“Holland and Niles Perry are identical thirteen-year-old twins. They are close, close enough, almost, to read each other’s thoughts, but they couldn’t be more different. Holland is bold and mischievous, a bad influence, while Niles is kind and eager to please, the sort of boy who makes parents proud. The Perrys live in the bucolic New England town their family settled centuries ago, and as it happens, the extended clan has gathered at its ancestral farm this summer to mourn the death of the twins’ father in a most unfortunate accident. Mrs. Perry still hasn’t recovered from the shock of her husband’s gruesome end and stays sequestered in her room, leaving her sons to roam free. As the summer goes on, though, and Holland’s pranks become increasingly sinister, Niles finds he can no longer make excuses for his brother’s actions.” – Amazon’s summary
This story is many things at once. It is a look into the quaint life in an old New England town, which is the most peaceful (or maybe only peaceful) aspect of the story. I’ve always been charmed by the New England states, and this small town in Connecticut sounds like a place one would go to get away from it all and start anew. It is also a look into the many different aspects of grief caused by loss – including the loss of innocence. It is a tale of pain, anguish, and madness, but also of how far a person could go to protect their family.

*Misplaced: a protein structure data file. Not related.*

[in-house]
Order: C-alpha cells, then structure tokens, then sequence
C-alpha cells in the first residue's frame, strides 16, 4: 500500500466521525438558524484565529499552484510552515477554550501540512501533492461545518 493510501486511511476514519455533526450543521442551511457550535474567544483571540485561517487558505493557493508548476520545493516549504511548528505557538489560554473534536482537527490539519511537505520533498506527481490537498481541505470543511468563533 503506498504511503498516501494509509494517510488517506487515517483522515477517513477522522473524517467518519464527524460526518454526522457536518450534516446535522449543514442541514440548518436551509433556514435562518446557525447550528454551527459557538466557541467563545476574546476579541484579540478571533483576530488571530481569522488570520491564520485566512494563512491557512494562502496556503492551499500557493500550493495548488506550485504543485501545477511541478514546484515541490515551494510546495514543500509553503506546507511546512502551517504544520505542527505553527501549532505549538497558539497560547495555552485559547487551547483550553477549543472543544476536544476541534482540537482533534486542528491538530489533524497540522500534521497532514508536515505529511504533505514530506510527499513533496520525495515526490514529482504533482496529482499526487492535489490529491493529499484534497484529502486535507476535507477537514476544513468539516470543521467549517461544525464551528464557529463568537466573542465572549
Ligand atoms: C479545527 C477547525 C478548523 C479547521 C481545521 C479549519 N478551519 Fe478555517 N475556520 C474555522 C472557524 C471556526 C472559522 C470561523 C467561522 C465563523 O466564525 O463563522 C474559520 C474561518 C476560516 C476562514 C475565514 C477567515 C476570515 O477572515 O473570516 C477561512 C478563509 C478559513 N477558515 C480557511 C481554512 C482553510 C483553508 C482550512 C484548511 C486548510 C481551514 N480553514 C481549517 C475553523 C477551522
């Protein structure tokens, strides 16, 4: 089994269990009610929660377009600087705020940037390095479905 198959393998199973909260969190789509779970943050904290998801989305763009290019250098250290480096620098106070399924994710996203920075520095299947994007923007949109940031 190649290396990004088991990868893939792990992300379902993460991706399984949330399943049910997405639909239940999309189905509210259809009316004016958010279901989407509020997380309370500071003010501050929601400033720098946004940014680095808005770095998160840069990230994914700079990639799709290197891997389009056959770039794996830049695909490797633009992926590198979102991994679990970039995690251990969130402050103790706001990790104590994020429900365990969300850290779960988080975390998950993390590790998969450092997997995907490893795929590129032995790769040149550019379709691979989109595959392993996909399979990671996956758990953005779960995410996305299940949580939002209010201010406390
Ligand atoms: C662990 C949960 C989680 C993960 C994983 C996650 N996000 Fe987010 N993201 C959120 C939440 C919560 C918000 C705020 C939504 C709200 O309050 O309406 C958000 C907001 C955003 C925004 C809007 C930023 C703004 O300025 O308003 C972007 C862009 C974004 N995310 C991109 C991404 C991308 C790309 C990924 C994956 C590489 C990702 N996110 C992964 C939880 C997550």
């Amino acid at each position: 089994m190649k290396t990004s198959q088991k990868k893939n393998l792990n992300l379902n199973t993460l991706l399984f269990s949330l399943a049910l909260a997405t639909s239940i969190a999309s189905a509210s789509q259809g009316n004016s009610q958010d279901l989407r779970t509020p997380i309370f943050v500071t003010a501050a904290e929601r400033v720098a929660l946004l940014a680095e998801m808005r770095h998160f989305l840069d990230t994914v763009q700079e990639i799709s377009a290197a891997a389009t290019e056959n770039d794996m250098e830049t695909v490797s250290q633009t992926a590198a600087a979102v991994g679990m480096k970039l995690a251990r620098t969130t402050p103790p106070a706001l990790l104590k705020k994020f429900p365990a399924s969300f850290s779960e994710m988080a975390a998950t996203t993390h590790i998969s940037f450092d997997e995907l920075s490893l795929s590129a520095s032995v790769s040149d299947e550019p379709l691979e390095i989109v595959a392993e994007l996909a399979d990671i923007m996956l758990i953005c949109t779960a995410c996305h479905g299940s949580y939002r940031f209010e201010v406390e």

The story points the reader in several different directions deduction-wise, in regards to what is really going on in this family. It could be a simple good twin/bad twin dynamic. Then it may be a haunting, or possession. Or it is all psychological. The last twist thrown at you in the last few pages leaves you wondering, is that the actual truth or is this also some convoluted delusion? I would certainly warn anyone who would be interested in this book that you get no clear answers; there is always a lingering, “or maybe…”
In regards to the writing style itself, and the bonds between characters, I found it to be captivating. The family draws you in with all their eccentricities, especially the twins (of course). Their dynamic, Holland the devil / Niles the angel doesn’t always fit quite right. If Niles was the angel everyone thought him to be and the narrator at first leads you to believe, why does he allow such depravity from Holland? Why would he stick up for him, lie for him, and continue to go back to him? His reactions to Holland’s acts always fell short for me. It was always just a fleeting “Oh how horrible of him,” and then 5 pages later he’s wondering where Holland is – wishing he would show up so they could play together. There was never any indication of denial from Niles; he knew very well that Holland absolutely did every horrible thing his mind accused him of. He was in denial of something much bigger – a truth he could not bring himself to acknowledge – and where I believe this tolerance for Holland’s depravity really came from.
There were many innocent victims in this story, not all casualties. The blame for their deaths or sufferings really cannot be pinpointed on any one person. That’s how I feel it is in real life tragedies as well. There’s always so many more factors in play than the singular human that committed a heinous act. Although it would be easier to point a finger and wrap things up nicely, there are always questions – the biggest one always being “Why?” More often than not, we are never given an answer.